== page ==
Mindful Eating 101

Also called intuitive eating, mindful eating means finding ways to engage all of our senses when selecting what food to eat, cooking and eating with intention, and paying attention to our body’s cues around hunger and food.

Continue reading below for the ins and outs on intuitive eating.

Or for a quick and dirty version, check out the

What is mindful eating?

  • Engaging all of your senses when selecting which foods to eat and paying attention to how they look, feel, smell, and taste.
  • Creating time to choose, prepare, and cook meals with intention.
  • Paying attention to how your body responds physically to different foods.
  • Raising awareness of the cues that guide and inform when you eat and when to stop eating.

Practicing mindfulness when eating:

  • Accept there is no wrong or right way to eat, but there are different levels of awareness relating to the experience of eating food.
  • Acknowledge that everyone’s eating experiences are unique to them.
  • Develop awareness of how your own eating habits can support your overall health and well-being.
  • Understand the deep interconnectedness that exists between all living beings, cultural dynamics, and how food choices impact these connections.

Benefits of mindful eating:

  • Nourishment of the body, heart, mind and soul.
  • Identifying emotional and reactive eating patterns that lead to poor emotional health.
  • Greater awareness of your relationship with food and broader surroundings.
  • Better control and empowerment to make conscious, positive choices.

The How-Tos:

  • Start with a shopping list:
    • Before you begin shopping, write up a comprehensive shopping list.
    • Consider the following when making your list:
      • The health benefits of everything you put on the list
      • Each item’s longevity in your kitchen pantry and nourishment value
    • Don’t shop when you’re hungry (which can lead to impulse buys) and stick to your list.
  • Set yourself up for success:
    • Think about the week ahead and plan accordingly.
    • It can be easy to turn to junk foods, foods we know don’t bring us a lot of value, or no food at all when we’ve got a busy schedule and haven’t planned for our meals.
  • Register hunger and act on it:
    • Be patient and curious. Practice, practice, practice.
    • How often do you really listen to the cues your body is giving you about what it needs?
    • Commonly we think we’re hungry when it may actually be our body trying to tell us we’re thirsty.
    • Spend time getting to better understand the cues your body is giving you, and act on them appropriately.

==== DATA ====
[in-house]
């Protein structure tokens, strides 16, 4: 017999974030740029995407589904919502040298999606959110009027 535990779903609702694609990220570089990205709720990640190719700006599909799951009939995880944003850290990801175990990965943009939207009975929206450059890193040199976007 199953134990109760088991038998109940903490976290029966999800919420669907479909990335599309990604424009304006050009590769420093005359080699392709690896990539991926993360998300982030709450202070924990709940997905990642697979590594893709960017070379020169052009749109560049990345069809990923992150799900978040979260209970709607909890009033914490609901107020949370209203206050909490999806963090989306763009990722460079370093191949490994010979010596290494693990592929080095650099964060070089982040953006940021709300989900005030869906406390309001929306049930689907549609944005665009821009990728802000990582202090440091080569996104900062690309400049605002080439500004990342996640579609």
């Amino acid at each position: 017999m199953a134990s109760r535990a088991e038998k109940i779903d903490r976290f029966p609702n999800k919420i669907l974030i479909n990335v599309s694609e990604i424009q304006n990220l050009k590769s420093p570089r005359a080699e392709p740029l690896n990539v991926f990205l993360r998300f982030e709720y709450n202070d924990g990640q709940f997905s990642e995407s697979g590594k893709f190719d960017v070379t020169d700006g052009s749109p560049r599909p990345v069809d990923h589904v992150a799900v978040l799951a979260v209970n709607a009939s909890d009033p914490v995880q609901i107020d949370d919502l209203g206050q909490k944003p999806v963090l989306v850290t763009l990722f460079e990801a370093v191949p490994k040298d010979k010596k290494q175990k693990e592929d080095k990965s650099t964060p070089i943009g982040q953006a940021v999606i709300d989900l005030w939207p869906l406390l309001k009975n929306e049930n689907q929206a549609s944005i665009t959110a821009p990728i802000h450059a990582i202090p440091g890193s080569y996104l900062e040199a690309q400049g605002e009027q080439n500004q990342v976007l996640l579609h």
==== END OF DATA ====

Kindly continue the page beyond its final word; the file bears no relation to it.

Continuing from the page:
• Don’t wait until you’re ravenous to eat.
    • If you skip meals and wait to give your body what it needs, you’ll come to the table ravenous, which can lead to impulse eating and overeating, as you seek to fill the void of hunger rather than eating meaningfully.
    • This comes back to setting yourself up for success – always prepare for busy days and make time to eat.
  • Consider your portion size.
    • Start with a smaller portion size to:
      • Help you become more aware of the food that is actually on your plate
      • Increase your focus on what you’re eating
      • Notice how it’s meeting your hunger needs
  • Create a small ritual to accompany meal times to change how you experience your food
    • Try offering gratitude or
    • Simply arranging your cutlery and napkin in a specific way
  • Eat with all your senses engaged:
    • Turn off the television
    • Put your phone away
    • Save the book for later
    • When you’re sitting down to a meal, give it your full undivided attention.
      • Engage all your senses with each meal:
        • How does it smell?
        • What are the different textures?
        • What colors are there?
        • How does the food feel on your tongue, in your stomach?
        • Savor the first bite and enjoy each moment.
  • Take a break between bites.
    • Put your utensils down and pause as you complete your mouthful.
    • Reflect on the food left on your plate before continuing with your next bite.
    • This physically forces you to slow down and gives you the chance to check in with your body and see how your fullness levels are doing.
  • Chew slowly and pay attention.
    • Make a conscious effort to chew slower than you normally would.
      • You might be surprised by how much you taste and how much quicker you feel full.
  • Take the time to reflect.
    • Mindfulness doesn’t end with the completion of your meal.
    • Take a moment to consider how you’re feeling now that you’ve eaten.
    • Listen to your body and take note of how eating has created different sensations and emotional reactions.

Mindfulness, Values, and Weight Loss

  • Identify your own personal values and whether weight loss supports those values.
    • Is your desire for weight loss personally driven or socially driven?
  • Focus on the importance of your own personal values and attach your weight loss goals to these values.
  • Start to acknowledge your thoughts relating to food as just that – thoughts.
    • These thoughts do not necessarily need to be believed or acted upon.
  • Develop a sense of self that allows non-attachment to negative thoughts and feelings around your weight loss journey.
    • Acknowledge the thoughts, but don’t allow them to dictate how you respond physically.
  • Learn to embrace internal discomfort around your weight loss journey, rather than avoid it.
  • Accept that attempting to control feelings and physical sensations relating to hunger will not always be successful.

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